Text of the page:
03/02/2018 08:34AM  
Built up being a couple of more inches of freeboard. The WhitewaterII is a great tripping boat and is nearly identical to the Minnesota II. Piragis sold lots of them as flatwater tripping canoes. My understanding is that the Minnesota II was brought into being a year or so after the Whitewater II was discontinued as a response to interest in the WWII hull as a B-dub tripper- the Odyssey not quite fitting the niche. Piragis claimed that the hull is essentially unchanged between WWII and MNII.
 
FuzzyBadger
member (12)member
 
03/02/2018 09:24AM  
Banksiana
Huh...
If “Built-Up” refers to more freeboard, and It makes sense that it does, I wonder why Wenonah only refered to it as a BU Jensen and not a BU WWII or BU Odyssey?
What is a “B-dub tripper”?
 
Banksiana
distinguished member(2310)distinguished memberdistinguished memberdistinguished memberdistinguished member
 
03/02/2018 10:02AM  
B-dub tripper=boundary waters tripper.

1979 might be previous to the naming of the WWII, it might be a pre-production model. If you pulled the serial number Wenonah might be able to give you more information. It looks very much like a taller version of the WWII. Eugene Jensen did a lot of designs for Wenonah- some great hulls.
 
Banksiana
distinguished member(2310)distinguished memberdistinguished memberdistinguished memberdistinguished member
 
03/02/2018 10:26AM  
Another thought, are you sure of the length?
One of the best hulls Wenonah ever built was a Jensen designed 18' boat sold for years as the "18 Jensen"- primarily built as a "citizen racer" it was a great tripping hull for folks that traveled light. It was quick, nimble and surprisingly seaworthy to the limit of its relatively low freeboard. If your hull is 18' it would make sense that Wenonah referred to it as a "built up" Jensen.
 
FuzzyBadger
member (12)member
 
03/02/2018 04:37PM  
 
FuzzyBadger
member (12)member
 
03/02/2018 04:37PM  
Banksiana
It is definitely 18'-6".
I'm going to call Wenonah again to see if I can get any more information than they gave me the first time.
Thanks for your input.
Fuzz
 
03/02/2018 08:04PM  

I'm not sure where the "built up" description came from. It's not a term I've commonly heard. Nevertheless, it's possible that the canoe in question is a Wenonah Whitewater X. The Whitewater X was essentially a deeper Whitewater II and/or Odyssey. The Whitewater X, Whitewater II, Odyssey, and the Minnesota II share similar design DNA so to speak. (The catalog pages below show the specifications.)

Judging by the pictures, it's doubtful it's a Whitewater XX. The Whitewater XX had a much more radical hull and was a very rare animal. The Whitewater X was eventually replaced in the catalog by the Itasca as the big volume tripper in the late 80's. The re-introduction of the Whitewater II as the Minnesota II didn't leave room in Wenonah's catalog for the Whitewater X either.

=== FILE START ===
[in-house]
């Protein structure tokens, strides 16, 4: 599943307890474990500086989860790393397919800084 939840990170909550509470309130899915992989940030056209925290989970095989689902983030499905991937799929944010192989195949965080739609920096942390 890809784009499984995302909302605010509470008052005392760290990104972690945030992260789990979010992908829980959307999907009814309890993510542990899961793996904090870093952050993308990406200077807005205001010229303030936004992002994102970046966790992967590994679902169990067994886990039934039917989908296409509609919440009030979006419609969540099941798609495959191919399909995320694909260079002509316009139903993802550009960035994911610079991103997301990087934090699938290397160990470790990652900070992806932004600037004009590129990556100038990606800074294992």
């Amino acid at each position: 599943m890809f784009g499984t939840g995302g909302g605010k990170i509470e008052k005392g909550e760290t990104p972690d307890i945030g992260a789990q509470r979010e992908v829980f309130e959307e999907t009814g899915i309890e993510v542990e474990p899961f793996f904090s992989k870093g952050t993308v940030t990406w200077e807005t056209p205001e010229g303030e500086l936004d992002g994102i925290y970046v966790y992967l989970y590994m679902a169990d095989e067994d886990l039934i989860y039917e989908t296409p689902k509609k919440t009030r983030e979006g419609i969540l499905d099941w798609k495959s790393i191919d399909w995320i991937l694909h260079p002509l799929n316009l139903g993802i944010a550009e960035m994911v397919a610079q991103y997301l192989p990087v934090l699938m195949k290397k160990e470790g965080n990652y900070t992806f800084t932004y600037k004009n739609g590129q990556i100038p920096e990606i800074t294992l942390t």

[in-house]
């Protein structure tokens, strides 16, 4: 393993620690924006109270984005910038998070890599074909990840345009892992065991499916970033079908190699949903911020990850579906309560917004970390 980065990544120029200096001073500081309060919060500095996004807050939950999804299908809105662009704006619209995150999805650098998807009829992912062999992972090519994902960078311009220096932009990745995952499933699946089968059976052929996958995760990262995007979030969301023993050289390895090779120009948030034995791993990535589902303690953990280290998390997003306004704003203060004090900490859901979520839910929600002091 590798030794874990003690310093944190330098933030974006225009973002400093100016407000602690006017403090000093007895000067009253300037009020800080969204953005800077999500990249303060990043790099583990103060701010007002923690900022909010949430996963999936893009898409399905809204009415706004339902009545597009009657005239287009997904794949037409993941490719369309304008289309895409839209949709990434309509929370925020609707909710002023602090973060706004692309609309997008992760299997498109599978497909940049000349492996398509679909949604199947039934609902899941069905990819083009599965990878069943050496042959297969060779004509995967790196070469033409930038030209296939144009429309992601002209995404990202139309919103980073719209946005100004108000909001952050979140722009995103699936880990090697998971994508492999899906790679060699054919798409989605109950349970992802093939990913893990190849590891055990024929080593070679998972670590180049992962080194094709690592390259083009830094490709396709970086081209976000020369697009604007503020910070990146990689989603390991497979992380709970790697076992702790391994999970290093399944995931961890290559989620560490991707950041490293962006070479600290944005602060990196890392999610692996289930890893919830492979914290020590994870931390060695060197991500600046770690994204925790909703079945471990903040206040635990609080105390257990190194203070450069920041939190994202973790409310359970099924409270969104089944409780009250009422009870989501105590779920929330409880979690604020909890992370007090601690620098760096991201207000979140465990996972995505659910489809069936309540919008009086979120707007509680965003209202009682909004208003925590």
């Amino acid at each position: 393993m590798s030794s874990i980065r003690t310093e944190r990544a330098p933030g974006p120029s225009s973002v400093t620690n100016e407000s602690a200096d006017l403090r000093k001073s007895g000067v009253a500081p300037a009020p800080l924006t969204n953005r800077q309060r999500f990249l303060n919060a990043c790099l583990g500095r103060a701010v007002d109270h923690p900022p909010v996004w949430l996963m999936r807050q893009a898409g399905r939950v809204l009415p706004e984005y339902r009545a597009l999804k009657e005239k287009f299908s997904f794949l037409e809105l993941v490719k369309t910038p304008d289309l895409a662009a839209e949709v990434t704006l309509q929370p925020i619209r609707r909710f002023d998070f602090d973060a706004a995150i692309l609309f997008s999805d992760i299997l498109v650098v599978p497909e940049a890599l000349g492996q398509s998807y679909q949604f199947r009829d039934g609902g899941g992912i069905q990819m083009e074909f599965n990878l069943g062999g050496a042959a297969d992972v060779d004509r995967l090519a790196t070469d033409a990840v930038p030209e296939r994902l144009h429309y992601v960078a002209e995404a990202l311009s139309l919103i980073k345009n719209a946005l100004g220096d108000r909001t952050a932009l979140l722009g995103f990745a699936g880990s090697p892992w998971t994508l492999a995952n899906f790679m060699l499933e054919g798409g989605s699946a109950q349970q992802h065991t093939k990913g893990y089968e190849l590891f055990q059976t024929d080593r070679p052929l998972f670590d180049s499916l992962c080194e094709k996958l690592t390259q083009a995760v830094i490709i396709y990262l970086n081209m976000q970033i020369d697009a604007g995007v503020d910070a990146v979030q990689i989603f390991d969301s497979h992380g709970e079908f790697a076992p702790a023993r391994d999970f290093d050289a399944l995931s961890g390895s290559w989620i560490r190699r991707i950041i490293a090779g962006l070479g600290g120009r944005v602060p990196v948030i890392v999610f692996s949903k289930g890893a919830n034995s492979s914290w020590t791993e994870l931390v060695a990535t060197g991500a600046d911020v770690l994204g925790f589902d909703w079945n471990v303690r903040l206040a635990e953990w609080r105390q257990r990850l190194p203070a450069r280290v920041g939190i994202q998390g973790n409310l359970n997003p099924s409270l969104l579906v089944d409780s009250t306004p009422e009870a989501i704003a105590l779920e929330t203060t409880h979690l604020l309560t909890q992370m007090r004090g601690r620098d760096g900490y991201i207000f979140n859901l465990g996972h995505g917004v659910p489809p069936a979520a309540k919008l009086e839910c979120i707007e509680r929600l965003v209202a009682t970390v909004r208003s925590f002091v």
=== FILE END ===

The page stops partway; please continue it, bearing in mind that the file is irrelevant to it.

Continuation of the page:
The Minnesota II eventually bumped the Odyssey from the catalog pages as well. That being said, Wenonah most likely has all of the molds for the aforementioned canoes laying around and could probably build any of them upon request.

The Center-Rib lay-up and the Cross-Rib lay-up were phased out in the early 2000's in lieu of the "Flex-Core" construction. The Center-Rib and Cross-Rib lay-ups are also described below. As Banksiana mentioned, the Center-Rib lay-up was essentially designed for whitewater use. Ironically, my Kevlar Jensen 18 has the Center-Rib lay-up, which is peculiar for a flat-water Cruiser class/citizen racer tandem canoe. I bought my Jensen 18 used, so I had no choice in the construction.

Wenonah solo canoes also featured the Center-Rib lay-up at that time as well, but without the shock absorbers. Wenonah didn't put the shocks in the solos, because they claimed the solo paddler essentially acted as the shock absorber and/or the hull stiffing component. My 1988 Kevlar Jensen C1W is constructed with the Center-Rib lay-up.

As far as the wooden strips, it's as Canoe42 described. I've included a photo below of the "old style" Sawyer DY Special seat and foot-brace assembly. My 1982 "Goldenglass" DY Special has the same seat and foot-brace set-up, although the picture I've posted is just a random picture I found on the Web. It should give you an idea of how the wooden strips are put in to facilitate a foot-brace.

Hans Solo

 
03/02/2018 09:11PM  
campnfish: "Is it the pictures, or is there not alot of room up front?" The slider seat is moved all the way forward